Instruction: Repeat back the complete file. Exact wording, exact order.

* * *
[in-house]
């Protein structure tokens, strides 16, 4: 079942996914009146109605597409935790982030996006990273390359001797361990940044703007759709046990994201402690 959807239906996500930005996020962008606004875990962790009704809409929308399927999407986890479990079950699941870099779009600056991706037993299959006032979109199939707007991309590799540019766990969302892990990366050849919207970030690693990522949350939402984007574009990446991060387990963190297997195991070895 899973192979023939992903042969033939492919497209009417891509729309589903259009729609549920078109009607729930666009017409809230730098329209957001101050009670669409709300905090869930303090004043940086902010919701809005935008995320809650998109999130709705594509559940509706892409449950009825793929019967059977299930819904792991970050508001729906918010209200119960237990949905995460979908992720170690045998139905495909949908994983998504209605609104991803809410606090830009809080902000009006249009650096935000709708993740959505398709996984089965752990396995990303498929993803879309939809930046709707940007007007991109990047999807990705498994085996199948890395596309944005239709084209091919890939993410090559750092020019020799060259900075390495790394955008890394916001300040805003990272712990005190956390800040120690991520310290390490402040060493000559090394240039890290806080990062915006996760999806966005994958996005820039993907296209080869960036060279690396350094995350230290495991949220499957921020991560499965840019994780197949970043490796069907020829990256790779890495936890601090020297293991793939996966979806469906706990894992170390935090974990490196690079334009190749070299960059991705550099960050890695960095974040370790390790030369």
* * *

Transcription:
[in-house]
């Protein structure tokens, strides 16, 4: 079942996914009146109605597409935790982030996006990273390359001797361990940044703007759709046990994201402690 959807239906996500930005996020962008606004875990962790009704809409929308399927999407986890479990079950699941870099779009600056991706037993299959006032979109199939707007991309590799540019766990969302892990990366050849919207970030690693990522949350939402984007574009990446991060387990963190297997195991070895 899973192979023939992903042969033939492919497209009417891509729309589903259009729609549920078109009607729930666009017409809230730098329209957001101050009670669409709300905090869930303090004043940086902010919701809005935008995320809650998109999130709705594509559940509706892409449950009825793929019967059977299930819904792991970050508001729906918010209200119960237990949905995460979908992720170690045998139905495909949908994983998504209605609104991803809410606090830009809080902000009006249009650096935000709708993740959505398709996984089965752990396995990303498929993803879309939809930046709707940007007007991109990047999807990705498994085996199948890395596309944005239709084209091919890939993410090559750092020019020799060259900075390495790394955008890394916001300040805003990272712990005190956390800040120690991520310290390490402040060493000559090394240039890290806080990062915006996760999806966005994958996005820039993907296209080869960036060279690396350094995350230290495991949220499957921020991560499965840019994780197949970043490796069907020829990256790779890495936890601090020297293991793939996966979806469906706990894992170390935090974990490196690079334009190749070299960059991705550099960050890695960095974040370790390790030369």